Still, it’s another of those emergency contracts that DOA is issuing with reckless abandon with no requests for proposals, no bids and apparently, if the Alvarez & Marcel (A&M) contract, which went from about $4.2 million to more than $7 million at warp speed, is any indication, no ceiling.
Of course, all contracts must be approved by the Office of Contractual Review. But the Office of Contractual Review works for…(ahem), Kristy Kreme.
Not much more is known about Ansafone than we were able to learn about Answerphone except Ansafone does include a little more hype on its web page: http://www.ansafone.com/
Kristy Kreme assures us in a Baton Rouge Advocate news story that Ansafone “in health care enrollment” and that “Ansafone representatives have experience with managing benefit plans and have been trained extensively on OGB and its offerings.” Apparently, their “extensive training” of a few days better qualifies them than the OGB employees who did that for years before they were shown the door.
It does have on its web page a cute “Five Star Recipe for Customer Service Failure,” however. http://www.ansafone.com/five-star-recipe-for-customer-service-failure/ Kristy Kreme and Susan West might want to peruse that a bit. Some of the ingredients included:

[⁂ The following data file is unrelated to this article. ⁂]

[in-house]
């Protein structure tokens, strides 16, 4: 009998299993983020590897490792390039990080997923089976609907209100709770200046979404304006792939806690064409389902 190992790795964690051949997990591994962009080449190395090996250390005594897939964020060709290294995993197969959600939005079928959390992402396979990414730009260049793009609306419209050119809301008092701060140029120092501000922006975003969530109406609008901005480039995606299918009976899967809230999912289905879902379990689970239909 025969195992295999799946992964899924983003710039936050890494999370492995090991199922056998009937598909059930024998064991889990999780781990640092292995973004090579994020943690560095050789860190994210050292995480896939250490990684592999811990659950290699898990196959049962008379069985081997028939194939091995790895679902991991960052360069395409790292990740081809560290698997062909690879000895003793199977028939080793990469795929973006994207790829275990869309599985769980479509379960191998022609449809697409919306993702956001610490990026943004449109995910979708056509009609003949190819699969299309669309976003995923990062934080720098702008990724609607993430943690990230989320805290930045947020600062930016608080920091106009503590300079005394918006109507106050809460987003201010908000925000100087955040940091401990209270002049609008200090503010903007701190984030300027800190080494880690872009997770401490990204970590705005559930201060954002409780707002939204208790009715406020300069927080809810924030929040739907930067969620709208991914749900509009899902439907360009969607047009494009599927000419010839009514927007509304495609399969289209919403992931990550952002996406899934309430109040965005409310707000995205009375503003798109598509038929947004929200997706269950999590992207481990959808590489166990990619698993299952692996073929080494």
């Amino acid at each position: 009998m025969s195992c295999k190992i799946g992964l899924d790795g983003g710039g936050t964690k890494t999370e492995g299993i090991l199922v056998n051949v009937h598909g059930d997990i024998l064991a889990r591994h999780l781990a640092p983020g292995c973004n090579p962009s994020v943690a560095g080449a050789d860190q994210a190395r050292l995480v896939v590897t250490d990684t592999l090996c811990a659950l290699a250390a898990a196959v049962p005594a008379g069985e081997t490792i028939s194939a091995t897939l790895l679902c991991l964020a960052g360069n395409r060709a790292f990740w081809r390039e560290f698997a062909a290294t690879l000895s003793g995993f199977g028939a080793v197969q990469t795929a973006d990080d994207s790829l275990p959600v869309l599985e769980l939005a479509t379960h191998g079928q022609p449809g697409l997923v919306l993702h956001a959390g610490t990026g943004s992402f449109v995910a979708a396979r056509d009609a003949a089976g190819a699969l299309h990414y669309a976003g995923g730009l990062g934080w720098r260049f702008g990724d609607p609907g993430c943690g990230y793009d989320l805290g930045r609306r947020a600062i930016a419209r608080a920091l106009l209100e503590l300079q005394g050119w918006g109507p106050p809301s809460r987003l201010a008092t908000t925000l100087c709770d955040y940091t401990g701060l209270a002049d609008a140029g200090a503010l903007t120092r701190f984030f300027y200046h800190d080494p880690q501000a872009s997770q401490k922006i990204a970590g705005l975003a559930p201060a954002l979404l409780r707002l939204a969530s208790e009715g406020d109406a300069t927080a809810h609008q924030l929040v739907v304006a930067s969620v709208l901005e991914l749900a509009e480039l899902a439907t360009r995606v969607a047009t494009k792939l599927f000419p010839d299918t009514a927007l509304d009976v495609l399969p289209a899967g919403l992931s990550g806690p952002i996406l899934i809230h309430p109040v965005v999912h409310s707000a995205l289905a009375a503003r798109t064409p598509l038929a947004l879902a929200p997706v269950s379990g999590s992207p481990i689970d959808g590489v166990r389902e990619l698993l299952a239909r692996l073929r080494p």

A “tablespoon of no communication,”
A “dash of not caring,” and
“4 ounces of empty promises.”
Sounds like something this administration cooks up virtually every day.
Frankly, we don’t see the need to pay these folks. In fact, Kristy Kreme may want to consider collecting royalties from Ansafone for stealing the Jindal recipe for failure.
So while our source provided us with the name of the wrong company, we will gladly take our one error, embarrassing though it certainly is, over the endless examples exhibited by Jindal, Kristy Kreme, and whoever happens to in charge today at OGB. We would print the name, but given the new salary structure there, we’re not exactly sure who that is and we don’t want another glaring error—not this soon, anyway.
Perhaps we can get some answers next Friday (Sept. 19) when the Joint Legislative Committee on the Budget meets in House Committee Room 5 at the state Capitol at 9 a.m. or the following Thursday (Sept. 25) when the House Appropriations Committee meets at 10 a.m. in the same committee room. Both meetings are being held to address OGB’s rising costs, falling revenue and dwindling benefits.
Maybe Kristy Kreme and Susan West can both appear and enlighten the legislators tag team-style with their combined wizardry.
But basically, what we know is this:
Two dozen OGB employees were fired because they didn’t have enough work to do;
BCBS employees had to help on the phone lines but were incapable of answering the multitude of questions from members;
About 20 DOA employees were brought in to help on the phone lines but that still wasn’t enough;
A firm with a sketchy web page about which little is known was hired at a cost of $1 million to provide 100 operators in California and 100 in Florida to help out on the phones with problems in Louisiana.
All things considered, we can only borrow a phrase from the Ol’ Perfesser, Casey Stengel who said of his 1962 New York Mets baseball team (that lost 120 of 162 games):
“Can’t anyone here play this game?”